Preventing Varicella-Zoster Virus (VZV) Transmission from Herpes Zoster in Healthcare Settings

Management of Patients with Herpes Zoster

Infection-control measures depend on whether the patient with herpes zoster is immunocompetent or immunocompromised and whether the rash is localized or disseminated (defined as appearance of lesions outside the primary or adjacent dermatomes).

In all cases, follow standard infection-control precautions. Use the chart below to determine if any additional infection-protocol precautions are required.

Localized HZ Disseminated HZ
Immunocompetent Patient Completely cover lesions and follow standard precautions until lesions are dry and crusted Airborne and contact precautions until lesions are dry and crusted
Immunocompromised Patient Airborne and contact precautions until disseminated infection is ruled out.

After dissemination is ruled out, completely cover lesions and follow standard precautions until lesions are dry and crusted

Airborne and contact precautions until lesions are dry and crusted.

Management of Healthcare Personnel

Consider the following recommendations when healthcare personnel are exposed to someone with varicella or herpes zoster.

Healthcare personnel who have 1 or more documented dose(s) of varicella vaccine or other evidence of immunity to varicella:

  • Do not need postexposure prophylaxis
  • Do not need work restrictions
  • Should ensure they are up to date with 2 documented doses of varicella vaccine.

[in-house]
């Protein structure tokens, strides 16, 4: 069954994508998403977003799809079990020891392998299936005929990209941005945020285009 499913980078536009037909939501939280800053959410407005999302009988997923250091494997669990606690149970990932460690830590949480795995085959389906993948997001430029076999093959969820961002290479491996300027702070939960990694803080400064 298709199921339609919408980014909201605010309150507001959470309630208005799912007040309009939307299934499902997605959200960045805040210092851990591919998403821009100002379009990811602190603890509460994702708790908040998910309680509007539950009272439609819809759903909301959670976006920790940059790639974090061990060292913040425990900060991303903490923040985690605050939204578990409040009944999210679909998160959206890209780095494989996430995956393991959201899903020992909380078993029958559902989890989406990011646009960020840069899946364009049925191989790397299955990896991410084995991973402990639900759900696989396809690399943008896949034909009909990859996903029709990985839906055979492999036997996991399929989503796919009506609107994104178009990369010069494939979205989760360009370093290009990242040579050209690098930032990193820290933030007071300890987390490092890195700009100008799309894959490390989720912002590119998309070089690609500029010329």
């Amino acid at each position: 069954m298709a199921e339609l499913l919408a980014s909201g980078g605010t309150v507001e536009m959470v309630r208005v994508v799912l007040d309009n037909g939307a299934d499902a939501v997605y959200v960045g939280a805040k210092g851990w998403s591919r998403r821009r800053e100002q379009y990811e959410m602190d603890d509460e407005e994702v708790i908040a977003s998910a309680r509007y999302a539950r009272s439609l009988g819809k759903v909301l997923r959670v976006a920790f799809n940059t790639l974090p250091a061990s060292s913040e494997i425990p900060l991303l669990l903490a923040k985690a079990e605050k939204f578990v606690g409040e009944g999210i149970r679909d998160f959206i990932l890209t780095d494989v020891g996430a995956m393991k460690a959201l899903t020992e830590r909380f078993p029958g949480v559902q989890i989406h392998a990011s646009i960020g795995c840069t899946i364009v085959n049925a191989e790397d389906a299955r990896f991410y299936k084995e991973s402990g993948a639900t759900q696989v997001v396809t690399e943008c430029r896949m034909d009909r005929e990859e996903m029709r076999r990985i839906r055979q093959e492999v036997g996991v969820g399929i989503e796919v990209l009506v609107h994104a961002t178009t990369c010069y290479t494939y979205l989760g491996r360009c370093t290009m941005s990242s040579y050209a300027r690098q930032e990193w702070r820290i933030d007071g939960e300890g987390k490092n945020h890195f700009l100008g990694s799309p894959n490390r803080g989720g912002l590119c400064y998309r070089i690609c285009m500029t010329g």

• If they have only 1 documented dose of varicella vaccine, they should receive the second dose within 3 to 5 days after exposure, as long as 4 weeks have elapsed since the first dose.
  • Should self-monitor, or have the employee health program or an infection control nurse monitor, during days 8 to 21 after exposure and immediately report any fever, headache, skin lesions, or systemic symptoms.
  • If symptoms occur, immediately remove healthcare personnel from patient care, place them on sick leave, and provide them with antiviral medication if symptoms occur

Healthcare personnel who are not vaccinated or do not have other evidence of immunity to varicella

  • are considered susceptible to VZV infection
  • are potentially infectious from days 8 to 21 after exposure.
  • should be furloughed or temporarily reassigned to locations remote from patient-care areas from the 8th day after the first exposure through the 21st day after the last exposure
  • should receive postexposure vaccination in according with ACIP and CDC recommendation
    • if varicella zoster immune globulin is administered as postexposure prophylaxis, exclude from work from the 8th day after the first exposure through the 28th day after the last exposure.
  • should be vaccinated within 3 to 5 days of exposure to rash. Vaccination 6 or more days after exposure is still indicated because it induces protection against subsequent exposures if the current exposure did not cause infection
  • should instead receive varicella-zoster immune globulin if they are at risk for severe disease and varicella vaccination is contraindicated (e.g., pregnant healthcare personnel)

Recommendations for healthcare institutions to prevent varicella and nosocomial spread

  • have documented evidence of immunity for all healthcare personnel readily available at the healthcare personnel’s work location
  • alert healthcare personnel without evidence of immunity to varicella about the risks of possible infection and offer those without evidence of immunity 2 doses of varicella vaccine, administered 4 to 8 weeks apart, when they begin employment
  • establish protocols and recommendations for screening and vaccinating healthcare personnel and for managing healthcare personnel after exposures in the work place

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Page last reviewed: August 14, 2019